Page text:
Motivational speaker Christine Wright's battle with alcohol and how saving a man in crisis changed her life
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Drinking would cast a shadow over much of her life, with a breakthrough moment of realisation only coming when she helped to save a man in crisis. She had pulled him from the edge of a bridge in Morley and cradled him until the emergency services arrived, listening to him sob.
“It was like a mirror image of everything that I'd gone through in my life,” she said. “I was an alcoholic, I had a failed relationship, he had lost his brother and I had just lost my father, I didn’t feel valued. I was like, if I'm not careful again, I will be this person.”
Back when she first started drinking as a teenager, her dad had disagreed with Christine use of alcohol to cope and the parties that she went to as she tried to escape her turbulent home life. He gave her an ultimatum to either change her ways or leave home. Christine moved in with her mum but it wasn’t long before her mum’s boyfriend issued the same ultimatum.
Christine and her mum found themselves in a bed and breakfast as she tried to sit her GCSEs. She was now more surrounded by alcohol than ever before, saying: “People deal with our own trauma by using crutches and that could have been drugs and alcohol and they were prevalent in this time.”
During a house party one Christmas, 17-year-old Christine was raped by a man. “I didn't report it,” she said. “I was seen as the party girl – who would believe me? I needed to get away so I went to university. But again everything revolved around alcohol. My whole world was around alcohol, even right down to my part-time job in hospitality.”
Christine took up a placement year in Cyprus where her drinking habits were encouraged further. She recalls: “I'd be going to work at 5.30am or 6am, still absolutely blotted from the night before.”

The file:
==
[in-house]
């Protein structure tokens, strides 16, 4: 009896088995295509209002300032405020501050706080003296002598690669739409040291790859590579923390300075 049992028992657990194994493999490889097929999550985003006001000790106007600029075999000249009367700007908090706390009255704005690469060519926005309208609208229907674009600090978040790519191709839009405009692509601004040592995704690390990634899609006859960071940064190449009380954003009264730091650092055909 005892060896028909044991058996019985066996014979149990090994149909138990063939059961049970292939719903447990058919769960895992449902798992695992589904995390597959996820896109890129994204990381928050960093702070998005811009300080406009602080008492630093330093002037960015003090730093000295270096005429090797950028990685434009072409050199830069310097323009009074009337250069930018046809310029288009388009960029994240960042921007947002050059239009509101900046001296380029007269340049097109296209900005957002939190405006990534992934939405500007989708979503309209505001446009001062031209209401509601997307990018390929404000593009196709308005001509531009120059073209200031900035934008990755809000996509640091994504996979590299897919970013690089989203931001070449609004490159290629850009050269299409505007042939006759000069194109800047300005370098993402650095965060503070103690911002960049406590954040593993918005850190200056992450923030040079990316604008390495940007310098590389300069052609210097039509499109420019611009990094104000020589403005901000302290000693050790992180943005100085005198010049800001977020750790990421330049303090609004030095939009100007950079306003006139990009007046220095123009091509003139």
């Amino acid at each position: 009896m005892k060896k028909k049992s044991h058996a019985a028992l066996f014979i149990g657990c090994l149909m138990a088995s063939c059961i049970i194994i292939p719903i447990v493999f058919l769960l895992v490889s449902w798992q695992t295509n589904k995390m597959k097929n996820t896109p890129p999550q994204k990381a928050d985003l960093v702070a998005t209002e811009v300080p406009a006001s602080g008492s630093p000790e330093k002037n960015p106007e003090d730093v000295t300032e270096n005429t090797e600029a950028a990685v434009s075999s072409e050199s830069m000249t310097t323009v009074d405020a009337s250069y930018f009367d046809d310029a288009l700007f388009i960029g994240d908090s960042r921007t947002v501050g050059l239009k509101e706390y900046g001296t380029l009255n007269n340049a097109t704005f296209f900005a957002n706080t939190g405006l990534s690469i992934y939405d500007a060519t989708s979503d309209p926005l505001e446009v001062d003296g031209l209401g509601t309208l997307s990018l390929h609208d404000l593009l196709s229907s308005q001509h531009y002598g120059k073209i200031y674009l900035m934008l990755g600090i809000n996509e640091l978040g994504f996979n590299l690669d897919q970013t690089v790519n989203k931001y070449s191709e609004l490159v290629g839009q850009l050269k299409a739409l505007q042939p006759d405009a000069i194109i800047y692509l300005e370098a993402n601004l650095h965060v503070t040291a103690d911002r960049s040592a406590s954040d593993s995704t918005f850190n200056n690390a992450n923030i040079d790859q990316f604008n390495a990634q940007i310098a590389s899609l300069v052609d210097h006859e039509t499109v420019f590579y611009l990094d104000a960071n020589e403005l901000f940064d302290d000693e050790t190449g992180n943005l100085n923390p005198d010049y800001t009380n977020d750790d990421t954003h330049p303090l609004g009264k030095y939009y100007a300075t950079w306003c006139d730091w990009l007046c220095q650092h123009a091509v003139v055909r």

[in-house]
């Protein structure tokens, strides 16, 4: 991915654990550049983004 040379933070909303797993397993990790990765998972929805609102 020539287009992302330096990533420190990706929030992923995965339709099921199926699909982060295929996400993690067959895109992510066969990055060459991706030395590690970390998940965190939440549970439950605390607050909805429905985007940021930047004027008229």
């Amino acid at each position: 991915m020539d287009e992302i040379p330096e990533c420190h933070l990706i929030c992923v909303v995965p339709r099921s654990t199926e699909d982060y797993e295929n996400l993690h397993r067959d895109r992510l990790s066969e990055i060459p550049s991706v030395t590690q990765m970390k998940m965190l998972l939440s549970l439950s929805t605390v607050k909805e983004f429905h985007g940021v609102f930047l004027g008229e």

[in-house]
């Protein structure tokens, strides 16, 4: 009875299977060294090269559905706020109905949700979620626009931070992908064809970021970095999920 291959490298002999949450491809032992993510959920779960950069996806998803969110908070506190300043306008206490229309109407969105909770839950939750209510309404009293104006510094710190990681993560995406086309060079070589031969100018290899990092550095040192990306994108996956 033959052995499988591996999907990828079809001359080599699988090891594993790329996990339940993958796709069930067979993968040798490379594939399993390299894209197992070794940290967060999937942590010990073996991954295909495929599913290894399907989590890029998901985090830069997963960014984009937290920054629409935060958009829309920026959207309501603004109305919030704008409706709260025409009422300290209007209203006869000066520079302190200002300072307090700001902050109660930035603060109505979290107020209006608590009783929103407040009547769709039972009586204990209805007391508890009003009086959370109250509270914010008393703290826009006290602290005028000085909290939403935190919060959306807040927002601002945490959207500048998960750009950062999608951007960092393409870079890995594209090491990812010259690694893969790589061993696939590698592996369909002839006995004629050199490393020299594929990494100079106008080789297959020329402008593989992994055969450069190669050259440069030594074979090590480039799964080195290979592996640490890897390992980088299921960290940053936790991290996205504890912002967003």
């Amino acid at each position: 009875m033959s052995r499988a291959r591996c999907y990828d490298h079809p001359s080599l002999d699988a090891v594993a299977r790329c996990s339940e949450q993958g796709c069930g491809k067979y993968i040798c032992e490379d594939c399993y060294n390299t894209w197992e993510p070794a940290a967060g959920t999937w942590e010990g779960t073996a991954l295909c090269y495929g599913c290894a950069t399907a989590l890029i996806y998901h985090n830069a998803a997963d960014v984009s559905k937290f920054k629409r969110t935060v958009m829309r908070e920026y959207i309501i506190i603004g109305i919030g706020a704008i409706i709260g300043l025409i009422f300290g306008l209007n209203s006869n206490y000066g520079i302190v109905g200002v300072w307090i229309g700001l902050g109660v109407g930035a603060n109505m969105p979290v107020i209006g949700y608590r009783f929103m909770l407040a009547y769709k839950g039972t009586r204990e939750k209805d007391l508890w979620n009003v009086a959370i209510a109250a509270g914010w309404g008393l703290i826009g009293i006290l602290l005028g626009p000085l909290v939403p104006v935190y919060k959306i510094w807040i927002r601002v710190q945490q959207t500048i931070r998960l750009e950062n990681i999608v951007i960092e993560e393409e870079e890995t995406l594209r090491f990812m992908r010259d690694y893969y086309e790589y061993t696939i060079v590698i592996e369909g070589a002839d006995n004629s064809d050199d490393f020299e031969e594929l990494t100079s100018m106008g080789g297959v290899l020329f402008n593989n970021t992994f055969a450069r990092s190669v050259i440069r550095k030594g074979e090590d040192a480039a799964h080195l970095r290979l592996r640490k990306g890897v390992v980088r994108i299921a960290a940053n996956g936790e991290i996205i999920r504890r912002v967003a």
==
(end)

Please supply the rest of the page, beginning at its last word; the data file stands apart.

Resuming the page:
Getting pregnant in her final year at university was the first time that had been sober in a long while. After giving birth to her son, she returned to her old habits though in what she calls “the grey area of drinking” – having the occasional glass of wine at night.
Finding out that her then husband was having an affair in 2007 brought back all the trauma that came with the divorce of her parents. "I felt very much like a failure,” said Christine, who was also grieving a miscarriage at the time.
“I became mentally poorly, mentally unstable – and I used the crutch of alcohol again to cope,” she said. “At that point, I felt I couldn't function. I tried to take my own life. I just drank and drank and drank and became a functioning alcoholic.”
Christine was raising two young boys by this time and managing a floristry business when she received the diagnosis of an autoimmune liver disease. Despite her health, it was only that moment on the bridge in 2019 that made her really stop and think. She said: "People say I was his earth angel, but actually he was mine – because he put me on the track of sobriety. Danny was the one that saved me, and the rest is kind of history.”
Christine contacted the doctor about her drinking habits and was put on a three-month waiting list to go on a programme. During that time, she closed down her business, sought a mentor and signed up for a retreat to Bali where she would learn to set up an online business to help others.
The Habit Breaker organisation that she runs today is geared towards women and teenage girls, including conversations about body confidence and image and toxic relationships. She said: “I needed somebody at 14 to help me break away from these destructive words that I was telling myself – that I wasn't valued. I want to educate them and say if you control and understand alcohol, it will set you up for life. It won't take you down this destructive path.”
Still living in Leeds, Christine says she has also been working on herself. “I'm a massive advocate of self-forgiveness,” she said. “I have no shame in what's happened. I carry no guilt, and I've had to do a lot of healing itself, particularly around my children as well, because obviously they will have been affected. It’s been three years of healing, and three years of really finding out who I am, because I never knew until I became sober.”